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Milei’s climate scepticism and the plight of Argentina’s poor

Andrew Montford

Argentinian presidential elections don’t often grab the headlines in the UK, but the eccentric character and unusual political platform of the man just elected to the Casa Rosada in Buenos Aires has attracted huge attention, here and across the world.

Physically, Javier Milei has much of the Boris Johnson about him, with a mop of unkempt hair adorned with a pair of enormous sideburns, together with a familiar ability play the fool while somehow still managing be taken seriously. His lifestyle, at least as a young man, seems to have much in common with Mr Johnson too (or indeed an earlier British liberal, John Wilkes), resembling, not so much the economist that he became as an archetypal 1970s rock star. His ability to communicate with the man in the street is similarly developed too.

With libertinism running in Milei’s blood, it is unsurprising that his political platform is similarly unusual (at least for a successful politician), straddling the ground between libertarianism and outright anarchocapitalism. More interestingly, for readers here, he is apparently an avowed global warming sceptic, having apparently described climate change as “a socialist invention”.

Milei, it is fair to say, is not keen on socialism, seeing its prevalence in Argentine society as the root of his country’s long decline from being one of the richest societies on Earth to its current position as a prominent economic basket case. On the hustings, he has promised to sweep leftism aside, cutting spending freeing the private sector, with a programme of dollarisation to deal with runaway inflation.

However, once he has taken the reins of power, the truth is that Milei will have to move carefully. With the Argentinian state living a hand-to-mouth existence in a desperate bid to fend off its creditors, its new president does not have a free hand. Dollarisation has been a success in El Salvador and other places in Latin America, but could still go painfully wrong. The goodwill of creditor nations will therefore be important. This is a problem, because they are unlikely to be happy with many of the other things Milei might do to ease the plight of Argentina’s poor. For example, expanding production at the massive Vaca Muerta shale play could reduce energy bills (or the burden of providing fuel subsidies), but would not go down well with the green lobby.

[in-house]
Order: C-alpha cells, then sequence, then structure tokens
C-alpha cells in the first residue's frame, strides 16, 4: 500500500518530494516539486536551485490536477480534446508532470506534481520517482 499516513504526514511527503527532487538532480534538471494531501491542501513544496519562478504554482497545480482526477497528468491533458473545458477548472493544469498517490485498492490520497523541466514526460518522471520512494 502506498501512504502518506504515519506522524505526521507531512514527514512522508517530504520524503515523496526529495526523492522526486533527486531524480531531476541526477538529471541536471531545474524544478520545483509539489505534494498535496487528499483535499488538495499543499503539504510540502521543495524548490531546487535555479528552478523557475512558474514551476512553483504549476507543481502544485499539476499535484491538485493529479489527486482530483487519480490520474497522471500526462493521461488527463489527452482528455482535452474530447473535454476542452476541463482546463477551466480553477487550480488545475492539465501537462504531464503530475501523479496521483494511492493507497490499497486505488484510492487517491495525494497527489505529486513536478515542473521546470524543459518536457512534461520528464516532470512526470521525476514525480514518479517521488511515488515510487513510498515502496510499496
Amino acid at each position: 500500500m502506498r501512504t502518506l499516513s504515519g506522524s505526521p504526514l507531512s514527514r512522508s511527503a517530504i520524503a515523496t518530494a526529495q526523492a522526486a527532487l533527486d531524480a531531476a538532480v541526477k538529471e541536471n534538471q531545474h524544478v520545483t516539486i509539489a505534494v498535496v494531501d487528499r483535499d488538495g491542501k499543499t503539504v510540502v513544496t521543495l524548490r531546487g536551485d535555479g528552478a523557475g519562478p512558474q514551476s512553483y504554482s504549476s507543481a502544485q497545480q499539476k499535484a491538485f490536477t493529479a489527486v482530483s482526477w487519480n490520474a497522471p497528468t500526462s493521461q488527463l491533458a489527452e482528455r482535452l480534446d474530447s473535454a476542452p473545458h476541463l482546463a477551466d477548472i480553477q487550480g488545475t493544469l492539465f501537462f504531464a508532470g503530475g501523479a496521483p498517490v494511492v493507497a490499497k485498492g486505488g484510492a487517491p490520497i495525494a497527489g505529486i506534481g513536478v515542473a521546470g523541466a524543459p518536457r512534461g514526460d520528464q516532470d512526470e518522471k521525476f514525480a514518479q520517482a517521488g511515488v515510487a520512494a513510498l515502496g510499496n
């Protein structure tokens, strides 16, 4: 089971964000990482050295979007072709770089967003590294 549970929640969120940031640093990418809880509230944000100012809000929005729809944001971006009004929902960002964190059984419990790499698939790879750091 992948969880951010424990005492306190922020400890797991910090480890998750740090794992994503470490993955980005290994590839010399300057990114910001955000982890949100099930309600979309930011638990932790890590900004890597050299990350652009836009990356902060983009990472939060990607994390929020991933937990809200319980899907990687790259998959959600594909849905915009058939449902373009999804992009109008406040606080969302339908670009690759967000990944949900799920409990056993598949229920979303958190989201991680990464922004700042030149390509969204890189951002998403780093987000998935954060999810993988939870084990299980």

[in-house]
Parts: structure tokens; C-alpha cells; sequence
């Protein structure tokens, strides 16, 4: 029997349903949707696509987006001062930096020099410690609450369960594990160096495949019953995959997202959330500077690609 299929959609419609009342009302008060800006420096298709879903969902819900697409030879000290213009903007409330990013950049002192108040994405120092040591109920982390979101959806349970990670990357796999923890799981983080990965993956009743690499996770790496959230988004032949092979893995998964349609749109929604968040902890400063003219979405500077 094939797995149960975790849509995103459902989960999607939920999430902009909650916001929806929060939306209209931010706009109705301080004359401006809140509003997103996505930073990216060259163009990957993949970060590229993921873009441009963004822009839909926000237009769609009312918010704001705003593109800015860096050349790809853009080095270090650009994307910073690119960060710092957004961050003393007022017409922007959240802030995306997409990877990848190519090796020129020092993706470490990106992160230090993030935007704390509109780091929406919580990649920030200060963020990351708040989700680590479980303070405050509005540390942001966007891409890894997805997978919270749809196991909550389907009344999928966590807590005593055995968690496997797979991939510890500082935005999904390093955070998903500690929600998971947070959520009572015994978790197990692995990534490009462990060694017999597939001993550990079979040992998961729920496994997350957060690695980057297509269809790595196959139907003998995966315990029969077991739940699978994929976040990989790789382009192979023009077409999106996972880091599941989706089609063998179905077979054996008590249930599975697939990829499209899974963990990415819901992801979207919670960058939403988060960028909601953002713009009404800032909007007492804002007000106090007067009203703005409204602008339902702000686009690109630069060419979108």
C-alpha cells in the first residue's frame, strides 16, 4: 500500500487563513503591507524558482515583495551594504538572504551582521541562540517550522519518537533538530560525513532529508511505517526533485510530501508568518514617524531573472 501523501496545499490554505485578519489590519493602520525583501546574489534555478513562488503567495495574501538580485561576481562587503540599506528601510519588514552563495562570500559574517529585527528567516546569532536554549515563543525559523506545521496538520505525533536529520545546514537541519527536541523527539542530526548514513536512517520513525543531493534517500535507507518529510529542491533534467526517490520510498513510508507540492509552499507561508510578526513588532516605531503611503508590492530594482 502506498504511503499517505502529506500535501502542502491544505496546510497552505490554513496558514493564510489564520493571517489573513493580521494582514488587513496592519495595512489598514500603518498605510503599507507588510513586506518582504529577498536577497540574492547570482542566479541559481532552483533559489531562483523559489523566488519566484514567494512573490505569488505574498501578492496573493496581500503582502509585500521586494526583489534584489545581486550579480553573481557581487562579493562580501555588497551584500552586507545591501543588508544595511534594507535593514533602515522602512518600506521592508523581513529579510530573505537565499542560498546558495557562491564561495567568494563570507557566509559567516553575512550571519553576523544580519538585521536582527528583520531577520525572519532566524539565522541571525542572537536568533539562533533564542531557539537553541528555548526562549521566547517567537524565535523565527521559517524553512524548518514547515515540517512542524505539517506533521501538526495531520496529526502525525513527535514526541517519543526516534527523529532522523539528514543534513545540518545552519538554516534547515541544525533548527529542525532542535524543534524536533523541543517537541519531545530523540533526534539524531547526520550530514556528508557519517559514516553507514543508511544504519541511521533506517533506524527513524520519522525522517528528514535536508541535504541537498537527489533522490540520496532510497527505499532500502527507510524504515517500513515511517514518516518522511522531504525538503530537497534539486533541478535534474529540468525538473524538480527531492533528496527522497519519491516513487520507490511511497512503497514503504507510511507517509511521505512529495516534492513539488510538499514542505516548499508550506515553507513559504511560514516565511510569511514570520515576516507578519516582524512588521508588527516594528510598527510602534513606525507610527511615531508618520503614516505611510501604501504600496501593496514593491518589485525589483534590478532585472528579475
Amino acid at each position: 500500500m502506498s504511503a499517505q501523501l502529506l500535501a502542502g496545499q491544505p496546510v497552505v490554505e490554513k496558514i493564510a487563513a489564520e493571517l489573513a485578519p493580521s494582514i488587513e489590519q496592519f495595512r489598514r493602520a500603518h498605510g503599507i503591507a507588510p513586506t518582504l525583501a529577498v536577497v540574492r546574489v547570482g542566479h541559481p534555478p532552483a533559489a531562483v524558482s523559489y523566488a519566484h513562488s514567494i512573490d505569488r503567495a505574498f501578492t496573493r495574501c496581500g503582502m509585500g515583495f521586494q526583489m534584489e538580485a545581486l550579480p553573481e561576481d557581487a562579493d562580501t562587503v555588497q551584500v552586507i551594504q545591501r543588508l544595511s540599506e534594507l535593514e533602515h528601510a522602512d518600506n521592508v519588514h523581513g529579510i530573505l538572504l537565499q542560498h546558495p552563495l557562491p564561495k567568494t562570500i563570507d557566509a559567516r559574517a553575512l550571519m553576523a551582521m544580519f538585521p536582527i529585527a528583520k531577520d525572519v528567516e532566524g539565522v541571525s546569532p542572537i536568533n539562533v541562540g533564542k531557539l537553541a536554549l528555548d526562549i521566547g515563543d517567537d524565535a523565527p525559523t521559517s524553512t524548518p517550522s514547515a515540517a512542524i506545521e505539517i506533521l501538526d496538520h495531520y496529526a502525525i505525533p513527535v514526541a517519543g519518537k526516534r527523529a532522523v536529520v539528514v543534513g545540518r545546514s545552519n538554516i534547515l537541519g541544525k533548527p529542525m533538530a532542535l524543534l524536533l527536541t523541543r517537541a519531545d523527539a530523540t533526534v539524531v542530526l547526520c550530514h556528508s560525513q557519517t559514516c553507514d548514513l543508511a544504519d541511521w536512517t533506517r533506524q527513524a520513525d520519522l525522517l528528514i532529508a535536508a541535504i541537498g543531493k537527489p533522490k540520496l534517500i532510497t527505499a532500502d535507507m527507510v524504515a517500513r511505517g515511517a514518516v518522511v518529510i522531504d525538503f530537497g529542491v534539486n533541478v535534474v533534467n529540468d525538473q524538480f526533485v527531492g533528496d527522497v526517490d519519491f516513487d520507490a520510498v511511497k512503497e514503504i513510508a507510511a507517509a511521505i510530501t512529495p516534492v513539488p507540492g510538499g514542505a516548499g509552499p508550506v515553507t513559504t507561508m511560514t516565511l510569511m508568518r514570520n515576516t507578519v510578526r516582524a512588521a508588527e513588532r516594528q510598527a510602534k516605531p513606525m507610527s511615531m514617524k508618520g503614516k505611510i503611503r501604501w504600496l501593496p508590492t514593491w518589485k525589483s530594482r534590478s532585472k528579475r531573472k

A sane energy policy for Argentina may therefore have to wait. This may explain why the domestic renewables industry has reported productive meetings with Milei’s energy advisor, Eduardo Rodríguez Chirillo. One of those who attended has reported that there will be no deviation from the Paris goals. An emissions trading scheme has apparently been mooted too, and an energy transition undersecretariat will be formed by the new Government, or so it is said.

If this is true, then it may be that the climate movement is already a major barrier to improving the lives of Argentina’s poor, and potentially even an insurmountable one, for all Milei’s big talk on the campaign trail.